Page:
Hey, Father! How many times can I receive Communion each day?
Recently I attended morning Mass and later that day a funeral Mass. I received Communion at both Masses. Then I remembered that I was told years ago that you are not allowed to receive Communion more than once in a 24-hour period. Is this true?Margie in Jerseyville
Hi Margie! Your question is one that I have been asked dozens of times as a priest, so I’m sure many readers have had the same question. You were totally fine to receive Communion twice in the same day. The Church allows us to receive holy Communion two times per day, as long as the second time is in the context of a Mass. However, it may be the case that you are remembering correctly from your childhood. The current guidance from the Church comes from the 1983 Code of Canon Law. So, Catholics who were catechized before 1983 were taught to receive only once per day, which at the time was the law in force. This is an example of a discipline of the Church which can change over time, as the Church deems appropriate. Jesus didn’t give us any guidance about how many times to receive Communion per day, so this is left to the prudent judgment of the Church.
As Catholics, we know that the Mass and the Eucharist hold a central place in our relationship with God, because the Eucharist is God Himself! However, this does not necessarily mean that more is always better when it comes to receiving the Eucharist. In the past, some people have gotten things a bit out of balance and received Communion many times per day, thinking that more Eucharist automatically meant more holiness! However, it is important that we have the proper preparation and disposition for the reception of the Eucharist. This is why the Church allows us to only receive once or twice per day, and the second time only during a Mass. To receive Communion too many times per day could cause us to easily forget how amazing and special the Eucharist is, and that we should not take it for granted.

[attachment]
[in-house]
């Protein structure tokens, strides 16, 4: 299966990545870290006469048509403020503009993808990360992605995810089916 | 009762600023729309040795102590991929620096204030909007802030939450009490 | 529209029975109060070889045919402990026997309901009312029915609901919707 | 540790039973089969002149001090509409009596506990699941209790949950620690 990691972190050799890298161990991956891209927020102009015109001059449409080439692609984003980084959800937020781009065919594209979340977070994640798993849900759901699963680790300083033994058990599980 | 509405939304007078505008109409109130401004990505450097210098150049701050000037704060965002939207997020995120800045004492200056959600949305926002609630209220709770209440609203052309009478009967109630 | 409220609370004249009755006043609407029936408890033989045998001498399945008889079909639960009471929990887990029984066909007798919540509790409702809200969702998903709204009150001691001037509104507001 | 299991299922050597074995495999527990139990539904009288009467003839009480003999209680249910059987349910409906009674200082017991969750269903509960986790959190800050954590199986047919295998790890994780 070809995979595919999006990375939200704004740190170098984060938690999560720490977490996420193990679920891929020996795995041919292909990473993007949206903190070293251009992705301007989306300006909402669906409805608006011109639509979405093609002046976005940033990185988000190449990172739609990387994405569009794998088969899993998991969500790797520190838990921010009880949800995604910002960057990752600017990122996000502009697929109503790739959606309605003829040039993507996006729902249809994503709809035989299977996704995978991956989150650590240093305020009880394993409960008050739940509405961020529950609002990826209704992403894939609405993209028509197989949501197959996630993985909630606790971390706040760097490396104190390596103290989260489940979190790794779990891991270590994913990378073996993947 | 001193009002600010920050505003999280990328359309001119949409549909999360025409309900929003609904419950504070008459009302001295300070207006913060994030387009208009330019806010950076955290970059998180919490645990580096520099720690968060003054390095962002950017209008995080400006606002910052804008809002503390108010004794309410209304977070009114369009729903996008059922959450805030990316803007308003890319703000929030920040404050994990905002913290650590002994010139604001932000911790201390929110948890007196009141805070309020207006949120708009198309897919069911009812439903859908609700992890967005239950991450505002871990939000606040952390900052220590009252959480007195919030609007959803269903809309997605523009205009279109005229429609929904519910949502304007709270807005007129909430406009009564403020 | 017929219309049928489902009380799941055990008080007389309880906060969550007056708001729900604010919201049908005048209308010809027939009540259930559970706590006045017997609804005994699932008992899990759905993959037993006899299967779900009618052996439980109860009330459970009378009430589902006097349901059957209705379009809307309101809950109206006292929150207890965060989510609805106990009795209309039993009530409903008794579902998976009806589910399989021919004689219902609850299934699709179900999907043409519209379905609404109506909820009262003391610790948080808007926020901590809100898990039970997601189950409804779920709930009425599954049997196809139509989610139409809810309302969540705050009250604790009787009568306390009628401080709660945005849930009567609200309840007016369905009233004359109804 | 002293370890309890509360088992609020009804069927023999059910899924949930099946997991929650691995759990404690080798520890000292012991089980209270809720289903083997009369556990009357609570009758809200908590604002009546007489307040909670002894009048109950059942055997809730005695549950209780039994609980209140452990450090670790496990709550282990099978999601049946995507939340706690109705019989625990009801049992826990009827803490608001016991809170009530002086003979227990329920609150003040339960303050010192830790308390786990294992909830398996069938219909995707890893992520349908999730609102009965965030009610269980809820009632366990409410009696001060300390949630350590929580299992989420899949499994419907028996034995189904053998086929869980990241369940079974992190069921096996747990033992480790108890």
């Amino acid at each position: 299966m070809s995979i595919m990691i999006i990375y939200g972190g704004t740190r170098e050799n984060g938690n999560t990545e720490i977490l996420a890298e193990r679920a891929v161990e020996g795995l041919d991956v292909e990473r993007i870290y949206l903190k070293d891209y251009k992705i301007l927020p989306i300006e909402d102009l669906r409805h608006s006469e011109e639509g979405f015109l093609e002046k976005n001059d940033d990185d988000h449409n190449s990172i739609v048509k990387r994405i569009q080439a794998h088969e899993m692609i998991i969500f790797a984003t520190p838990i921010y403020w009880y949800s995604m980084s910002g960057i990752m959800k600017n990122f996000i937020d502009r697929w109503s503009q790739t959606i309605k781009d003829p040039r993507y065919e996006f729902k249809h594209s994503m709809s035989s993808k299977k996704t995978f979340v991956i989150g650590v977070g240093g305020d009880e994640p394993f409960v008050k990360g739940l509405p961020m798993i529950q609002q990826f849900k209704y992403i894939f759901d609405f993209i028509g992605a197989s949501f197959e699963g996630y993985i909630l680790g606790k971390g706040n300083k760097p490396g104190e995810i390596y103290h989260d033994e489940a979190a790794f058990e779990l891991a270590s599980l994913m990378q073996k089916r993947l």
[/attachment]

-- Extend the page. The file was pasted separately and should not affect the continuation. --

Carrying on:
There are several occasions when we can receive the Eucharist outside of Mass. People who are homebound or in the hospital can ask to have holy Communion brought to them, and this is especially fitting because Jesus desires to nourish us with his Body and Blood when we are sick or discouraged by loneliness. In the absence of a priest, it is sometimes allowed to have a deacon or a lay person lead a Liturgy of the Word service which then includes holy Communion. As long as we are properly disposed and it is our first Communion of the day, it is good to receive the Eucharist whenever we are present at such an occasion.
Even though it is possible to receive the Eucharist outside of Mass, the best place to receive Communion is during Mass. When we attend Mass, we are present in a mysterious, sacramental way at the Last Supper, Crucifixion, and Resurrection of Jesus, all at the same time. The separate consecration of the Body and Blood of Jesus on the altar by the priest re-presents the sacrifice of Jesus’ Body and Blood on the cross, without Jesus dying again. This is why all Catholics are required to attend Mass on Sundays and holy days of obligation — but not necessarily to receive holy Communion. If we are conscious of a grave sin, we should continue to attend Mass, but refrain from receiving Communion until we have received the sacrament of reconciliation. Attending Mass is an act of worship of God. We unite the sacrifice of our lives to the sacrifice of Jesus on the altar as it is offered to God the Father.
Since the Church’s rule is that we can receive Communion twice in a day, we also need to know what the Church considers to be a “day.” In this case, a day is from midnight to midnight. Sometimes a liturgical feast is longer than 24 hours, such as when we anticipate the Sunday Mass on a Saturday evening. The same rule of twice per day still applies. For example, even if you attend a Saturday evening Mass, you would be allowed to receive Communion twice on Sunday, because it is a different day, even though the liturgical celebration is the same.
As Canon 898 of the Code of Canon Law says, “The Christian faithful are to hold the most holy Eucharist in highest honor, taking an active part in the celebration of the most august sacrifice, receiving this sacrament most devoutly and frequently, and worshiping it with the highest adoration.”
We have received an incredible gift from God in the Eucharist. The more we come to realize this, the more we will be transformed by frequent partaking in Christ’s Body and Blood.
Father Dominic Vahling is in residence at the Cathedral of the Immculate Conception in Springfield and teaches theology at Sacred Heart-Griffin High School in Springfield.